North American manufacturers of plastic, laminate and metal tubes, mostly for consumer products, shipped 2.8 billion empty packages last year to firms that fill them, according to David R. Archer, a Canadian who is president of the New York-based trade group Tube Council of America.
Archer said the packaging units had a value of $300 million to $325 million, but the volume paled compared with the 6.5 billion tubes made and shipped in Europe.
The North American output is roughly equal among the three materials, with metal's share ``a little less,'' said Archer, vice president and general manager of Twinpak Inc. in Dorval, Quebec.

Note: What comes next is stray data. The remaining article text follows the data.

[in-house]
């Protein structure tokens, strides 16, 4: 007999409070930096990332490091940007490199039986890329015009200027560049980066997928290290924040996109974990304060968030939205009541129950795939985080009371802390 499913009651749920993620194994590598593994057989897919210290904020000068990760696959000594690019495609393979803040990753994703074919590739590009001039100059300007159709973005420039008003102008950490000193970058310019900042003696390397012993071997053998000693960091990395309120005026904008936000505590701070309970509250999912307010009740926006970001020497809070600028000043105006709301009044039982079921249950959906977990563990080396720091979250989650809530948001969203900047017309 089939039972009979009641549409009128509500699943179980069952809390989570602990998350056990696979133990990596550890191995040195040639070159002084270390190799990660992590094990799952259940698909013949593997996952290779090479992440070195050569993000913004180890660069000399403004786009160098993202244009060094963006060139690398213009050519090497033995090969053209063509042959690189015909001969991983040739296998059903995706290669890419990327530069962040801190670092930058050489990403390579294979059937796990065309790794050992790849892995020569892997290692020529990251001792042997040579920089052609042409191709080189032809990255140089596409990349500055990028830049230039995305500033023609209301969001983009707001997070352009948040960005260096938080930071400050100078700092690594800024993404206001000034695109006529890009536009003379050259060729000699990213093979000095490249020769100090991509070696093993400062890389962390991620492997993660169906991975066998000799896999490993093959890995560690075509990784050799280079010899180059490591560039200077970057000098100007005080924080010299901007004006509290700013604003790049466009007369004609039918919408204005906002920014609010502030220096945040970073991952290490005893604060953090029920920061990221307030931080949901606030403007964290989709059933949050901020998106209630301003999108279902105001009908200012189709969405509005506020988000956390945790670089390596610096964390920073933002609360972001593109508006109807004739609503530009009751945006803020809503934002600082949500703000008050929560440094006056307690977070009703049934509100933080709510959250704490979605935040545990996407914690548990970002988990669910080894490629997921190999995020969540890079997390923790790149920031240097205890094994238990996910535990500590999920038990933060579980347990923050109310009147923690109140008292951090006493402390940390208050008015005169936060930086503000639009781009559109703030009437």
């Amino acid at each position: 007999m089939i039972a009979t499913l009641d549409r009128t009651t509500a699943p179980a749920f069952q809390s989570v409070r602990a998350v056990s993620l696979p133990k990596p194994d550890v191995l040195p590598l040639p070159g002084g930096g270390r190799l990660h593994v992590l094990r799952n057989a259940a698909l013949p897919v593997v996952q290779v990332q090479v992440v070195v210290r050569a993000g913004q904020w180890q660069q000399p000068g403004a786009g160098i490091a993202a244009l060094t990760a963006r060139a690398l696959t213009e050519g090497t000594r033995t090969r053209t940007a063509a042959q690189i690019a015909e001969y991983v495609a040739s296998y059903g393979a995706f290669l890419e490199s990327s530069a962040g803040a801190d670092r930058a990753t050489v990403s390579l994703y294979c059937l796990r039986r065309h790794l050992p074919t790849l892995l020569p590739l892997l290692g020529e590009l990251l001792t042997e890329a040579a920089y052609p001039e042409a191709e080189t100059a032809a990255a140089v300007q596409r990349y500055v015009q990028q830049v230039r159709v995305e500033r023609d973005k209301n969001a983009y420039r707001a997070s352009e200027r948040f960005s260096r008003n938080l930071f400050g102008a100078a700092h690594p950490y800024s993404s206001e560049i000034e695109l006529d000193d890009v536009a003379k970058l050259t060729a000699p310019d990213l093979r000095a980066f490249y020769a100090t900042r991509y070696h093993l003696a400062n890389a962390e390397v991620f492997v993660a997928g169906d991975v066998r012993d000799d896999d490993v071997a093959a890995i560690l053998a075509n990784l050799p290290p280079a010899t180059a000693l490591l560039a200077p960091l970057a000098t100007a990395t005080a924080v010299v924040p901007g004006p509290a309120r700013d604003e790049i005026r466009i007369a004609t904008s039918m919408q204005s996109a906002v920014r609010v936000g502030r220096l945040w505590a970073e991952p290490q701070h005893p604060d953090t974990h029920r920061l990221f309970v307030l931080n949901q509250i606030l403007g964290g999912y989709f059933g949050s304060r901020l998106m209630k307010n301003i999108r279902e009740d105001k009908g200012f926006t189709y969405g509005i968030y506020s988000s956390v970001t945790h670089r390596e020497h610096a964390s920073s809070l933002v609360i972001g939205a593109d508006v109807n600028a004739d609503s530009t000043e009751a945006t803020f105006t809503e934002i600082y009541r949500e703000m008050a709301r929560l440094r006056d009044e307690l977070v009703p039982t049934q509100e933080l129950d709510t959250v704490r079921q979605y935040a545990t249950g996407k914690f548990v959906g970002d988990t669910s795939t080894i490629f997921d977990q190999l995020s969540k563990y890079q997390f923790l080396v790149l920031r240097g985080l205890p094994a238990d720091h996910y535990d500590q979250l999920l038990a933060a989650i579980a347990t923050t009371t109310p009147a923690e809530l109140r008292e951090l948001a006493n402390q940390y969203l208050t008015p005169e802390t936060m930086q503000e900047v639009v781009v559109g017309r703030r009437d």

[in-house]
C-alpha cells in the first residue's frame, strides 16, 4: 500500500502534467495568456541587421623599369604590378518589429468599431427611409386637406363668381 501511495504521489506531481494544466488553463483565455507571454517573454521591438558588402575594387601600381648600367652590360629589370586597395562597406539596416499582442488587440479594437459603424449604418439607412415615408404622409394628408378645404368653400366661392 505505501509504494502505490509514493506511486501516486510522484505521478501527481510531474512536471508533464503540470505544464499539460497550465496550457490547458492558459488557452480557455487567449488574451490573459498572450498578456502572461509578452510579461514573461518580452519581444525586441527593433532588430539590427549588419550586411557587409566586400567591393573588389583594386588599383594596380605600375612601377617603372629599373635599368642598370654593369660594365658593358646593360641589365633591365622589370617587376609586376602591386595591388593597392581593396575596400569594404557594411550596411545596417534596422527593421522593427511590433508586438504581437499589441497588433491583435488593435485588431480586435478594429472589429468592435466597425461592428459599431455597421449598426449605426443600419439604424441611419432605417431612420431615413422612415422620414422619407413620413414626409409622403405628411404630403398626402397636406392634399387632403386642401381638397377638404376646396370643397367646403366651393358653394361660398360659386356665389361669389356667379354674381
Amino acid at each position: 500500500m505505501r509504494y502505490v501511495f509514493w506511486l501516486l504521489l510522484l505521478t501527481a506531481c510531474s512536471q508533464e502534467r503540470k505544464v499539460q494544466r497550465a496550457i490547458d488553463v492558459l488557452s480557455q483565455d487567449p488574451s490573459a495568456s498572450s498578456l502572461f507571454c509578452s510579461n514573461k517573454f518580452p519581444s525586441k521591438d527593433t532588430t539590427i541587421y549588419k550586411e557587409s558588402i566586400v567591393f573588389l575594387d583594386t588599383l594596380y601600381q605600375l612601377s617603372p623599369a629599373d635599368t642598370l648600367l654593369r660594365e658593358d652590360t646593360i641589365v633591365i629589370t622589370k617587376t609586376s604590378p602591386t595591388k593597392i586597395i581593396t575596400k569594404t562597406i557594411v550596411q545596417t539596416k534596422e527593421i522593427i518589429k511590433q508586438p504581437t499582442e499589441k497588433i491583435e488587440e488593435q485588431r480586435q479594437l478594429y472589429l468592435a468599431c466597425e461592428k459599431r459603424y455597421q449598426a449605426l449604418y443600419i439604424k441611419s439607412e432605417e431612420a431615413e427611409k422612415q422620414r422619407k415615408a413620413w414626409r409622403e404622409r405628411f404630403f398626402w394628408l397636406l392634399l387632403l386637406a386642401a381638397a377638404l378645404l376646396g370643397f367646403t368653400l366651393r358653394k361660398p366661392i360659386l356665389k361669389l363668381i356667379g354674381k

There is ``movement away from metal'' because it ``doesn't stand up on its own and needs secondary packaging such as a box,'' he said. Often, laminates form commodity toothpaste tubes with plastic layers separated by foil.
The Tube Council represents 13 tube manufacturers and 23 industry suppliers. Typically, tubes package dentifrice, cosmetic, pharmaceutical, household-industrial and food products.
Twinpak had 1996 sales of about $350 million in beverage, flexible, consumer, dairy and food packaging applications.